Now, internet is another way to get 2k or higher signals into the home for high resolution monitors. However, one thing that people don't realize about the internet is that, the more people join, the slower it gets. We need trillions of dollars to be spent on infrastructure before we can stream even 2k to the home with any fluidity. Sure, we're seeing fiber come to the home, but switches are getting overloaded, the OC lines that run across the country are too packed and unfortunately consumer data doesn't get the bandwidth allocation commercial data gets. So until that infrastructure is improved, until there are more servers capable of streaming high bandwidth content, we won't see any changes. The only solution is to download the entire movie first and then watch it, but even that is very time consuming on high-speed internet and doesn't deliver anything but 8 bit 4:2:0 ultra compressed signals.
We will probably all agree that content providers want high-resolution content in the home, simply because they can charge more. However, they're currently struggling to deliver high-resolution content to theaters, with high-end/expensive servers. Heck even IMAX the name in "quality" has resorted to 4k distribution as their mainstay because there is no 6k or 8k distribution protocol developed. Their double projection system is fully capable of doing 8k, but they don't because there is no way of getting it from the content makers to the theaters. There are also only 4 theaters in the world using that double projection system and it will be a few more decades before everyone has made the switch.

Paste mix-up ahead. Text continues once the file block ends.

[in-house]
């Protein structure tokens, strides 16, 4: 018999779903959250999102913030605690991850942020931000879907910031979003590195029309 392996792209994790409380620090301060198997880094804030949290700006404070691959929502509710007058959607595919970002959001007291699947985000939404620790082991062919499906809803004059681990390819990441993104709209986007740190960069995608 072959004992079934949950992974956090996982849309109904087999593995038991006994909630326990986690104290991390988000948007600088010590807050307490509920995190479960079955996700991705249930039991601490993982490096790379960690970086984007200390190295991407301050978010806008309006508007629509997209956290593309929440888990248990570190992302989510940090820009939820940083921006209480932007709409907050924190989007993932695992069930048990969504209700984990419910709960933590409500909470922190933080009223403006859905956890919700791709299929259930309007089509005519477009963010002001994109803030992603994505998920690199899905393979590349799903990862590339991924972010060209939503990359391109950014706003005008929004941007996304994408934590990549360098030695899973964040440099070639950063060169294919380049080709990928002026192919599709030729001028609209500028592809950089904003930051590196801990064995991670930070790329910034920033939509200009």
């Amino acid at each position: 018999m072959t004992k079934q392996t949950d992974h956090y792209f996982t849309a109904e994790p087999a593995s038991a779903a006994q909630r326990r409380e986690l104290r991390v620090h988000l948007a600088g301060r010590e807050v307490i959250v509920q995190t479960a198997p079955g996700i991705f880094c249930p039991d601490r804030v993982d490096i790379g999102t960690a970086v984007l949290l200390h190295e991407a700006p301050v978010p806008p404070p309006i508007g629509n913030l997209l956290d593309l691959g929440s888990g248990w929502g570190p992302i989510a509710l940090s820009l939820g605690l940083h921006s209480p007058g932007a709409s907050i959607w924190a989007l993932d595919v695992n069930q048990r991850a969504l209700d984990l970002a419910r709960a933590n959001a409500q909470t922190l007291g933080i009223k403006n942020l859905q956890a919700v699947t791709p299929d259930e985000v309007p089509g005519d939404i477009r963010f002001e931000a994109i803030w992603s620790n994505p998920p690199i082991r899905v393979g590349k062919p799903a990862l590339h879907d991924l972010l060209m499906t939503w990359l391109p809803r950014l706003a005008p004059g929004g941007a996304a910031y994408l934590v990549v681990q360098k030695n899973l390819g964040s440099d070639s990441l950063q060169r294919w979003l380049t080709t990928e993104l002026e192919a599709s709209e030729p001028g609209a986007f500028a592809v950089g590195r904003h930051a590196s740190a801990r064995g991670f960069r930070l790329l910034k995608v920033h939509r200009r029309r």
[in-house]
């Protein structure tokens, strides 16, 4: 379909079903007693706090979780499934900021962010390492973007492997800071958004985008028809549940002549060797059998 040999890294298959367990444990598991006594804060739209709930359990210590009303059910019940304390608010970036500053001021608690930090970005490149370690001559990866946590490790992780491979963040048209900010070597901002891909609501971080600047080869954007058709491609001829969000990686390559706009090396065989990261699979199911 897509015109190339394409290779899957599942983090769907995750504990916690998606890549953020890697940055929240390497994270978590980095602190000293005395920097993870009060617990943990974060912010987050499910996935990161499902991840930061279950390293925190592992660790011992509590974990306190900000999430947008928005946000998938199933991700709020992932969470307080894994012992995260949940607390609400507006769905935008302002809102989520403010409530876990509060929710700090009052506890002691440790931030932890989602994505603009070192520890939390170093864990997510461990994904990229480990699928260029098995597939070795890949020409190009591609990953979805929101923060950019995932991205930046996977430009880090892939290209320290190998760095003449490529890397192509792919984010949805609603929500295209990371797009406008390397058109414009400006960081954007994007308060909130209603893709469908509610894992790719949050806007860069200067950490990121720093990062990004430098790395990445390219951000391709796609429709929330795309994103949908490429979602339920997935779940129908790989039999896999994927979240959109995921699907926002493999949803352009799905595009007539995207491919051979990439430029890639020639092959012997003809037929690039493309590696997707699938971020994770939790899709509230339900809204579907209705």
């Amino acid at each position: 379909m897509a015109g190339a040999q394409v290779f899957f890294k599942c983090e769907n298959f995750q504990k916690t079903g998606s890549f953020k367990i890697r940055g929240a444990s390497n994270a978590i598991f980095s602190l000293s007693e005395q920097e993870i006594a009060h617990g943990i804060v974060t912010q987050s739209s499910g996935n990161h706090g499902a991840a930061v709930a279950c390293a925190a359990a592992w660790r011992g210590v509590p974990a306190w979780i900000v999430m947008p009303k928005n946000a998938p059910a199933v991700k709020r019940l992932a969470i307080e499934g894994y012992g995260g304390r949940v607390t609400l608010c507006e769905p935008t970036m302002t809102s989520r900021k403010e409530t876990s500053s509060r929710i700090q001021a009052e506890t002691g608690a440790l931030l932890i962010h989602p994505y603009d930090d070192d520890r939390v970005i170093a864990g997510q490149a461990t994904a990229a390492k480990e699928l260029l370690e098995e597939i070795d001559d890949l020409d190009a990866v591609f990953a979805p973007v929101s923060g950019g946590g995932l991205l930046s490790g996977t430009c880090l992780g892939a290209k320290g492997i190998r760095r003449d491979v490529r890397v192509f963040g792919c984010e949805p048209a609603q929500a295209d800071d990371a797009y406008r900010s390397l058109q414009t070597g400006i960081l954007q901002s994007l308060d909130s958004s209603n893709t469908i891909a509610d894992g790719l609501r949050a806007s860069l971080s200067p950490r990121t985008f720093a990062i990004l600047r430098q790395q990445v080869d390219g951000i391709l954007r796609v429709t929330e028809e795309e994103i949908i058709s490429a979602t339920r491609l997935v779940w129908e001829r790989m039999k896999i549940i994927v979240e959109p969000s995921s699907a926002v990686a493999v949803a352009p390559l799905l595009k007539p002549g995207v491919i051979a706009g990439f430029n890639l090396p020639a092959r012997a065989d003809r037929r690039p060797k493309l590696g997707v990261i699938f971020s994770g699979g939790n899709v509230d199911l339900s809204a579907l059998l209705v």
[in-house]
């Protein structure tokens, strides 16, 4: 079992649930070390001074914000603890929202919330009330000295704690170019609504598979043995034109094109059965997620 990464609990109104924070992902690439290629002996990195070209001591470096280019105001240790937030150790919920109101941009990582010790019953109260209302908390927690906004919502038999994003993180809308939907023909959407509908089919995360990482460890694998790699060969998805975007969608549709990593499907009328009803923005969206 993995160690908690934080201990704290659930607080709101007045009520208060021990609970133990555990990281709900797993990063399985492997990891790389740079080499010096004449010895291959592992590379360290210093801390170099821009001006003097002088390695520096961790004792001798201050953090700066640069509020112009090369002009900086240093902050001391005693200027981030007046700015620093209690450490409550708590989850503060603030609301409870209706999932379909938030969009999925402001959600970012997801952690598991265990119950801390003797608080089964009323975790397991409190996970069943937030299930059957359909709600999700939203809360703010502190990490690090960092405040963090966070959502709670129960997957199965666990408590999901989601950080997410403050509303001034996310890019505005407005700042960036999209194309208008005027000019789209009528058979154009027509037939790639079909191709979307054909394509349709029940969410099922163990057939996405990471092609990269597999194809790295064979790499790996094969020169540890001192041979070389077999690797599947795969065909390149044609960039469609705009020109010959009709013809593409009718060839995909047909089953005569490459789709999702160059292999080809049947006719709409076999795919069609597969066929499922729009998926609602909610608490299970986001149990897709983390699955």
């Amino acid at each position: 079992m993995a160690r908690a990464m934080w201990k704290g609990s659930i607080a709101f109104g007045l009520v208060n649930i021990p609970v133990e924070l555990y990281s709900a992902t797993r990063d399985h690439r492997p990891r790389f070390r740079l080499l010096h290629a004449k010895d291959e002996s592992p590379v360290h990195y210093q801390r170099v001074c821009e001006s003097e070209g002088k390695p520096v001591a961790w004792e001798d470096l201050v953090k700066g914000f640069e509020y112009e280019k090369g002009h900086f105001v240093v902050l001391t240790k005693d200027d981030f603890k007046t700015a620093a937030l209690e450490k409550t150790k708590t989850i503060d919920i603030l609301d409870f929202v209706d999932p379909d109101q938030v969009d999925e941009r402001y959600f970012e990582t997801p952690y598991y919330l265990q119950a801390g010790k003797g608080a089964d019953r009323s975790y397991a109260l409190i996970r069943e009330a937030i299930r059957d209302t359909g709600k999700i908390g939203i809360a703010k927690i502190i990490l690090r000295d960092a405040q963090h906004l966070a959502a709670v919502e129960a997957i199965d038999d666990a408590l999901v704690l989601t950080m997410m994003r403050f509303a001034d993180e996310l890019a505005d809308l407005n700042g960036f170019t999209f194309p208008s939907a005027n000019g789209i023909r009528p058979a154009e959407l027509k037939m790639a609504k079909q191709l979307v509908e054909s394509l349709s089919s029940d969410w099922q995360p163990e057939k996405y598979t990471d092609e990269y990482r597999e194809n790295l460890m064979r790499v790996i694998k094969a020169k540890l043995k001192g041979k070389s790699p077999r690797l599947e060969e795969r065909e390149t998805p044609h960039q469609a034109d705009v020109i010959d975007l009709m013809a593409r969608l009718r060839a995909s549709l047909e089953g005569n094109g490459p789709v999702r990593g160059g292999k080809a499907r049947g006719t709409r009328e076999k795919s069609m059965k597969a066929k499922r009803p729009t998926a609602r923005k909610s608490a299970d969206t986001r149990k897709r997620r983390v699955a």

With all that said… the point of an 4k costumer grade monitor seems pretty pointless. The monitor has to take the 1080i signal and turn it into a progressive scan one, which immediately softens the image. Then it needs to scale it up and that process also softens the image. So a 4k monitor with 1080i signal, actually looks worse then a 1080i native monitor from 10 years ago. Sure, monitor technology has gotten better with LED backlight and now OLED, however we're not actually seeing higher quality at home, we're just allowing the MPEG noise to be more visible.